Modern livestock housing reduces the chances of livestock illness, says Dr. Susan Detmer
By Diego Flammini
Free range livestock production may not be the best way to ensure a safe food supply, according to Dr. Susan Detmer, a veterinary pathologist specializing in swine with the University of Saskatchewan.
“A lot of our modern production practices that we use in North America actually have eliminated a number of the disease risks that you can see in underdeveloped countries,” she told Farmscape today. “The reason why we do things the way we do is to reduce disease and it’s to protect the consumer because the consumer wants a wholesome and safe product in the end.”
One specific example is Taenia solium, also known as pork tapeworm.
Approximately 1,000 people are hospitalized in the U.S. annually for pork tapeworm, according to the Centers for Disease Control.
This disease [AG1] is also responsible for approximately 30 per cent of epilepsy cases in areas where roaming pigs live close to humans, according to the World Health Organization.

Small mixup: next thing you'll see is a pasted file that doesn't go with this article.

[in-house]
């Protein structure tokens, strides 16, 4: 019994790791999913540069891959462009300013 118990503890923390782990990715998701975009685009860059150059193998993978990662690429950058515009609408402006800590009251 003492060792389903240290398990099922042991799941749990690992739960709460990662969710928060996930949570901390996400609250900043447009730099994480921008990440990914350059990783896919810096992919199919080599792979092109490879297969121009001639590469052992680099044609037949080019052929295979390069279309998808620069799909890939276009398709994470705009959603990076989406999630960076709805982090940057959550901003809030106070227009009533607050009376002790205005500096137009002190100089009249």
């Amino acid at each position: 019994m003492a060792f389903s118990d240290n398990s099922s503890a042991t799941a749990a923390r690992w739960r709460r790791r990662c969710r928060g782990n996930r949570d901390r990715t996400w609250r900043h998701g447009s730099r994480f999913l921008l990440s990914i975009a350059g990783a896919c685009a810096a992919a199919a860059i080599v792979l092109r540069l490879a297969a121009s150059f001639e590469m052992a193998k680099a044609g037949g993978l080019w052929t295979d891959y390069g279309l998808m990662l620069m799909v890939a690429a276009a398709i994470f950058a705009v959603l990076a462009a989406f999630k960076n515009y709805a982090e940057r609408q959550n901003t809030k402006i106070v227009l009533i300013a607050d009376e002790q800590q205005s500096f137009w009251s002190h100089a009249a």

The tapeworm can infect humans if they eat undercooked or infected pork. And the tapeworm can cause seizures if it enters the body’s nervous system.
If farmers keep their pork in safe, controlled environments, the chances of the animal and the consumer becoming infected with tapeworm is significantly reduced, Detmer says.
“We don’t see (tapeworm) here (much), because our pigs are indoors (and) we keep them on either slatted floors or cement floors,” she told Farmscape. “We have rodent control so that our animals are not getting in contact with wild animals or rodents.
“When you remove some of those barriers, such as putting a pig out on the soil where they can get in contact with a feral pig which is carrying diseases that we’ve eliminated from our herd, that risk increases.”